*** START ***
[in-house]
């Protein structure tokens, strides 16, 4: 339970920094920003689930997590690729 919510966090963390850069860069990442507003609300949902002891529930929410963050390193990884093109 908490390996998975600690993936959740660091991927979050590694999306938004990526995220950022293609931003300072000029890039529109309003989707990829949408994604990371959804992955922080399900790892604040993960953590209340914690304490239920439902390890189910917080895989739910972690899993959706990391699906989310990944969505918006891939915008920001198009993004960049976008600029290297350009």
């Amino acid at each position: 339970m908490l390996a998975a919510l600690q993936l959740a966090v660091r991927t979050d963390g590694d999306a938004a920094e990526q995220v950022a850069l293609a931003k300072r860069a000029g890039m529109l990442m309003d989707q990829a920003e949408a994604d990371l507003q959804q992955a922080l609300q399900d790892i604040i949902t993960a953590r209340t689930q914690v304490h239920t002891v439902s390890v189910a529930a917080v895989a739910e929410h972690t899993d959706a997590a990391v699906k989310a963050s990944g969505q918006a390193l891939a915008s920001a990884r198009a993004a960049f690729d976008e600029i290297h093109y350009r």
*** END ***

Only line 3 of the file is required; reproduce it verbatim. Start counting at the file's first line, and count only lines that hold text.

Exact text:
């Amino acid at each position: 339970m908490l390996a998975a919510l600690q993936l959740a966090v660091r991927t979050d963390g590694d999306a938004a920094e990526q995220v950022a850069l293609a931003k300072r860069a000029g890039m529109l990442m309003d989707q990829a920003e949408a994604d990371l507003q959804q992955a922080l609300q399900d790892i604040i949902t993960a953590r209340t689930q914690v304490h239920t002891v439902s390890v189910a529930a917080v895989a739910e929410h972690t899993d959706a997590a990391v699906k989310a963050s990944g969505q918006a390193l891939a915008s920001a990884r198009a993004a960049f690729d976008e600029i290297h093109y350009r």